Ava Puccio, RN, PhD

Assistant Professor of Neurological Surgery & Nursing
Co-Director, Neurotrauma Clinical Trials Center





Ava M. Puccio, RN, PhD, received her bachelor of science degree at the University of Pittsburgh in 1988 majoring in neuroscience. While working as a laboratory technician for several years, Dr. Puccio pursued a nursing degree and graduated from the University of Pittsburgh with a bachelor in nursing in 1994, graduating summa cum laude.

Dr. Puccio joined the Department of Neurological Surgery as a nurse coordinator on the National Acute Brain Injury Study: Hypothermia (NABIS:H) study and also the coordinator for the Brain Trauma Research Center in 1995.

Throughout her years of employment as a nurse coordinator, she pursued part-time advanced schooling to graduate with a master’s in nursing from the University of Pittsburgh in 2000. Dr. Puccio graduated as a university scholar (top 2% of class) from the University of Pittsburgh School of Nursing with a doctoral degree, emphasis in neuroscience in 2008. Her dissertation was entitled, ‘Effect of short periods of normobaric hyperoxia on local brain tissue oxygenation and cerebrospinal fluid oxidative stress markers in severe traumatic brain injury,’ and was published in the Journal of Neurotrauma in 2009.

Dr. Puccio was appointed associate scientist at the Safar Center for Resuscitative Research at the University of Pittsburgh upon completion of her doctorate degree in 2008. This was a reflection of her past and continuing collaborations with Patrick Kochanek, MD, C. Edward Dixon, PhD, and Hulya Bayir, MD, as well as multiple critical care Medicine fellows.

Dr. Puccio was appointed research associate in the Department of Neurological Surgery at the University of Pittsburgh in 2009, and assistant professor in 2010. Dr. Puccio received her adjunct faculty position with The School of Nursing, Department of Acute/Tertiary Care in 2010.

Her research has focused on improving outcomes in traumatic brain injury patients, with clinical venues of controlled normothermia, mechanisms of brain oxygenations and exploring genetic variances and expression on outcome. Dr. Puccio is currently the co-director of the Neurotrauma Clinical Trials Center in collaboration with David O. Okonkwo, MD, PhD.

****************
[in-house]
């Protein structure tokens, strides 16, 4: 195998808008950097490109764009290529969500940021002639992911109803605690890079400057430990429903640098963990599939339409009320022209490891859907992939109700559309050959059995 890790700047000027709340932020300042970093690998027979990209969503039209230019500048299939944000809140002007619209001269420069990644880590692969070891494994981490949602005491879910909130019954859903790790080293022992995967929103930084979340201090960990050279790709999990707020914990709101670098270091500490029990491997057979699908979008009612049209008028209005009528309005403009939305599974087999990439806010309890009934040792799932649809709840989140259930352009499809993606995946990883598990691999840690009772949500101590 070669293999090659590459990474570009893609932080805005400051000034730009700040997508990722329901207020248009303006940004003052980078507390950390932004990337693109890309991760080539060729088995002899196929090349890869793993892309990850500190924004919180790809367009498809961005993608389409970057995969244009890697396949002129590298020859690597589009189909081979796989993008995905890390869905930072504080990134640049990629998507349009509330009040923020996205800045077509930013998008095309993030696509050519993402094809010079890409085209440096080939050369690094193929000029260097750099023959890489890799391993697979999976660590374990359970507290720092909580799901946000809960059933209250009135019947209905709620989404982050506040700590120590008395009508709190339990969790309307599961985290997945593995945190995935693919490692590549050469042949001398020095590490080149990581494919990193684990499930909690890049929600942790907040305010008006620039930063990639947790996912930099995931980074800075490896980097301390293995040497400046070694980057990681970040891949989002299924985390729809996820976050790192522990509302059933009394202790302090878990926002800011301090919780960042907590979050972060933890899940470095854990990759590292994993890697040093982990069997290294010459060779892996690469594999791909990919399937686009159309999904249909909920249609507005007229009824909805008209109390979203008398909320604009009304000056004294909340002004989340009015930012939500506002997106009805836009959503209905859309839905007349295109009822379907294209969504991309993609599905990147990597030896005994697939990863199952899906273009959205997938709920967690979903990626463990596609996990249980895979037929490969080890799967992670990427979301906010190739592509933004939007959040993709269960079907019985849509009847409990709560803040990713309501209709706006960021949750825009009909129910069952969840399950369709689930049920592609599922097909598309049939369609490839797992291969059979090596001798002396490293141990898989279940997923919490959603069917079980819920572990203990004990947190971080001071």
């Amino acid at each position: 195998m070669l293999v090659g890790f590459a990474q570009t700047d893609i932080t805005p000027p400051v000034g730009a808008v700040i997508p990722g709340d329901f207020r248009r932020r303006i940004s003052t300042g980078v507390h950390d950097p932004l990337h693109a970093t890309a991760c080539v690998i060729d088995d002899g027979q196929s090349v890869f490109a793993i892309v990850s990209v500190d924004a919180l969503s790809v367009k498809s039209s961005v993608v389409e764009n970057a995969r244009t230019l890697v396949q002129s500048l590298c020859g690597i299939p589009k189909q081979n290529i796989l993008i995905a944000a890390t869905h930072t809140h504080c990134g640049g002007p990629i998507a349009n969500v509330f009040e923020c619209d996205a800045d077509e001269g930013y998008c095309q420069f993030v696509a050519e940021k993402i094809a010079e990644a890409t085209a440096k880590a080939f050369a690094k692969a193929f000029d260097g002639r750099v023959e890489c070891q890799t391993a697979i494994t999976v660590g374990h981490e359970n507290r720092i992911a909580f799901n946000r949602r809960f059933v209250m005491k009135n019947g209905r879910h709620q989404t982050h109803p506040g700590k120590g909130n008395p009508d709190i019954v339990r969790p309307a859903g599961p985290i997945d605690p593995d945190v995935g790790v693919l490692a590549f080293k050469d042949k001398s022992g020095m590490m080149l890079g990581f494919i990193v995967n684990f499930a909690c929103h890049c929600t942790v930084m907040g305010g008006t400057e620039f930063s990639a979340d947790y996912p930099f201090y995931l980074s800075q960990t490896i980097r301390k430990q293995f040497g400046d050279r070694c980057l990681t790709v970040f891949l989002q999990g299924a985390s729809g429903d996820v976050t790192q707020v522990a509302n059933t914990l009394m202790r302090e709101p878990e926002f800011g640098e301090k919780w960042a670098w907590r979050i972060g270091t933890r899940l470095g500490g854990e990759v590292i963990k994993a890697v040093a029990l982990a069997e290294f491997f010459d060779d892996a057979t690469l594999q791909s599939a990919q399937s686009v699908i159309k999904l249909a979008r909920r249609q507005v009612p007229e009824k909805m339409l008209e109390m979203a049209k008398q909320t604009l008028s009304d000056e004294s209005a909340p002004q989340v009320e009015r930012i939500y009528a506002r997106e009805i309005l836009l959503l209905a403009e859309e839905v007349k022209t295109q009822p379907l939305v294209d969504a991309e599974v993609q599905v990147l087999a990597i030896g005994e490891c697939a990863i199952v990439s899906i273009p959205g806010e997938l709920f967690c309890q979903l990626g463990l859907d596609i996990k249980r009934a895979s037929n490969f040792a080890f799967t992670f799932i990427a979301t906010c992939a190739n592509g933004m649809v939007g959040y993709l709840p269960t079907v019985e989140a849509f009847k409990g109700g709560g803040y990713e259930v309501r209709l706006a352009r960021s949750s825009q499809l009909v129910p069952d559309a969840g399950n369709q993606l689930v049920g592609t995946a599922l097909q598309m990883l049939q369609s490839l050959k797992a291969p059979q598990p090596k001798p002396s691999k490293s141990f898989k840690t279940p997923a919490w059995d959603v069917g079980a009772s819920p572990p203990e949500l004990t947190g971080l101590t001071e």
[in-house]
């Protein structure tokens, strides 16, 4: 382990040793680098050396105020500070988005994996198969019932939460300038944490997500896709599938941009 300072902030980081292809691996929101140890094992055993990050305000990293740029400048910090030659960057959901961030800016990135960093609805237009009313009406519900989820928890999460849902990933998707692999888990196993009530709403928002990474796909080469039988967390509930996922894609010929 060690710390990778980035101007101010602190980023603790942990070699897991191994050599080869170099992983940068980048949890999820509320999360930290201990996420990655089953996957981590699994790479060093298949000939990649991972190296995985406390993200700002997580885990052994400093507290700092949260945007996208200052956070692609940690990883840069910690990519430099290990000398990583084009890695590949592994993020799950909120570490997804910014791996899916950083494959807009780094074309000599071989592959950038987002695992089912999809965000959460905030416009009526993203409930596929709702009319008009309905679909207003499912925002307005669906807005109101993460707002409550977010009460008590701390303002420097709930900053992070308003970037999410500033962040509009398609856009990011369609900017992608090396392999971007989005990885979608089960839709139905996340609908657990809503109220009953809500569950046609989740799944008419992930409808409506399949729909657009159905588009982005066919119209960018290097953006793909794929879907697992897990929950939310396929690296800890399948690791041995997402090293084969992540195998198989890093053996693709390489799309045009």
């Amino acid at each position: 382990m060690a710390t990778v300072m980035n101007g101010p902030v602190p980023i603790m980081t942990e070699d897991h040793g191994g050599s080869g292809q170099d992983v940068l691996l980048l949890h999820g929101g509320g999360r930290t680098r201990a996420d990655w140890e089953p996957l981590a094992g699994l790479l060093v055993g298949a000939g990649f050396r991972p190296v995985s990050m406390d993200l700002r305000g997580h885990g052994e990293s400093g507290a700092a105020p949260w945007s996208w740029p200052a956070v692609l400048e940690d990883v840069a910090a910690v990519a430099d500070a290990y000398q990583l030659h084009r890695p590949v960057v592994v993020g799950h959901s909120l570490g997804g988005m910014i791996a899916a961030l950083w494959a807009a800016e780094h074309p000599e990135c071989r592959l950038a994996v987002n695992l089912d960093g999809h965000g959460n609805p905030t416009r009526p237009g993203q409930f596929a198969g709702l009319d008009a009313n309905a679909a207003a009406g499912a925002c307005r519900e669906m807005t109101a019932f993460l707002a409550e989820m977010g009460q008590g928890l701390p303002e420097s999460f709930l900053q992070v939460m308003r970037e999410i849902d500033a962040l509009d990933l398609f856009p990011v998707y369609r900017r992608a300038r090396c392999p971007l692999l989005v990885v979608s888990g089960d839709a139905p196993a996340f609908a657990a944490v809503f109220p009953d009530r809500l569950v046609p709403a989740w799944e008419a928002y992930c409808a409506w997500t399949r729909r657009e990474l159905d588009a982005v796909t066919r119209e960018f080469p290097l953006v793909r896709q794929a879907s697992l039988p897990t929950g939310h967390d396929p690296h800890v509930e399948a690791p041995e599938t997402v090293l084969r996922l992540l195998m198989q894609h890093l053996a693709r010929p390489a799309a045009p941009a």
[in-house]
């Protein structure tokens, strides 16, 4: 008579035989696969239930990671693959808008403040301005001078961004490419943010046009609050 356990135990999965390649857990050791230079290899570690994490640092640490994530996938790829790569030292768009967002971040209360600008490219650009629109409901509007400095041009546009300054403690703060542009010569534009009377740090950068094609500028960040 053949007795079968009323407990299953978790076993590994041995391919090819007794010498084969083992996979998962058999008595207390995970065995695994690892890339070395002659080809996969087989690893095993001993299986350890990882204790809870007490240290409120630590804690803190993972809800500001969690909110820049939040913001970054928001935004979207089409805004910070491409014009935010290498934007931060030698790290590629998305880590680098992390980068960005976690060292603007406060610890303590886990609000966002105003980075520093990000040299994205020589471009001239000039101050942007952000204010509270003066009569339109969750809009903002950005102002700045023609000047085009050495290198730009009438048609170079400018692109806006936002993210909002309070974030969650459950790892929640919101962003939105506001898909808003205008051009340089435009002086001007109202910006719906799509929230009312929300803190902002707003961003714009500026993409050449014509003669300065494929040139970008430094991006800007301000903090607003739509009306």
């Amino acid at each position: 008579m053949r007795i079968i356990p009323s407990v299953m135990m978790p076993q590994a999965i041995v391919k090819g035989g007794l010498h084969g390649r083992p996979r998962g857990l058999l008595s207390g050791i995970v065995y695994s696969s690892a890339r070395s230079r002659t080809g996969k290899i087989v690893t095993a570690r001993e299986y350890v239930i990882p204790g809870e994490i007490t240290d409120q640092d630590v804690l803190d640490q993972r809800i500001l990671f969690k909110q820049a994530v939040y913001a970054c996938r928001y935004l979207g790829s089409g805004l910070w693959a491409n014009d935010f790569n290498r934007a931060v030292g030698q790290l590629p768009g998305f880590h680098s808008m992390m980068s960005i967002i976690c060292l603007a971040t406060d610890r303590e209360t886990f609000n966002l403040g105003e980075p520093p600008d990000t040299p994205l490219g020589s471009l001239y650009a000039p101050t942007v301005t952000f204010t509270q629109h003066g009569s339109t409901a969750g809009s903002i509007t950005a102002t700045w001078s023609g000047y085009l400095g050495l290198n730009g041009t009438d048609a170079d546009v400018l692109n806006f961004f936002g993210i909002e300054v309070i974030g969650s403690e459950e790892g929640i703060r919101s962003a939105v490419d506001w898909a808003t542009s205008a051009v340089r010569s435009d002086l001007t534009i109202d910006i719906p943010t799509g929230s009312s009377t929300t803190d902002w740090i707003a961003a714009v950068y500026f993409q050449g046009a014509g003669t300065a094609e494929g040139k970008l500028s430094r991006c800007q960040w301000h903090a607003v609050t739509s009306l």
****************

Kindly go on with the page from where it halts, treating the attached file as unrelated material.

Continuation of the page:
With 18 years of clinical trial design, involvement and management, several traumatic brain and spine injury research studies have been completed and are ongoing. Many cutting-edge biomarker and high definition fiber tracking imaging, observational research studies are also being conducted.

Dr. Puccio's publications can be reviewed through the National Library of Medicine's publication database.

Board Certifications

RN License: Pennsylvania

Hospital Privileges

UPMC Mercy
UPMC Presbyterian

Professional Organization Membership

Sigma Theta Tau International Nursing Honor Society 
Society of Critical Care Medicine 
National Neurotrauma Society 
Eastern Nursing Research Society 
Women in Neurotrauma Research (WINTR)

Research Activities

The ultimate goal of Dr. Puccio’s career trajectory is to research innovative treatment paradigms for individualized care of TBI patients, with an emphasis on the secondary injury mechanisms following TBI. Mechanisms include temperature management, brain oxygenation optimization and genetic influences including variations and genomic (for example hypoxic signaling). I am currently the PI on a K99/R00 training grant funded through NIH/NINR, titled ‘Transcriptomics in Traumatic Brain Injury: Relationship to Brain Oxygenation and Outcomes’. This funded grant is in Year 2 and is a career plan to develop research skills and training in the area of genomics, with a focus on brain oxygenation in severe traumatic brain injury (sTBI). In addition, Dr. Puccio is interested in investigating the metabolic consequences of a severe TBI through formal calorimetry in association with a biological profile of nutritional state and ultimately, correlation to the neurological outcome of the adult patient following severe TBI.

Current translational studies in pharmacotherapy in TBI patients include a dose-escalation study to evaluate the safety, pharmacokinetics and preliminary evidence of the neuroprotective effect of NNZ-2566 in patients with moderate to severe TBI (GCS 4-12) and also the effect of progesterone (Synapse and ProTECT trials) on the severe TBI patient (David O. Okonkwo, MD, PhD, principal investigator). Another interventional study is the BOOST study, a randomized trial to evaluate the safety of a brain oxygenation treatment with intercranial pressure monitoring versus intercranial pressure monitoring alone.

Additional clinical studies include the prospective collection of demographics, blood and cerebrospinal fluid and neurological outcomes for the Brain Trauma Research Center (PI: C. Edward Dixon, PhD, Clinical Core PI: David O. Okonkwo, MD, PhD) and genetic repositories (severe TBI, PI: Yvette Conley, PhD; moderate/mild TBI co-PI: David O. Okonkwo, MD, PhD). Collaborative research with the University of Cincinnati (PI: Jed Hartings, PhD) examining the impact of brain seizure-like activity (spreading depressions) on recovery from TBI, and with the University of California, San Francisco (PI: Geoff Manley, MD, PhD) examining and refining a standard for data collection in TBI studies, suitable for use across the broad spectrum of TBI and to explore novel approaches for classification of the initial injury severity and outcome after TBI, making use of emerging technology.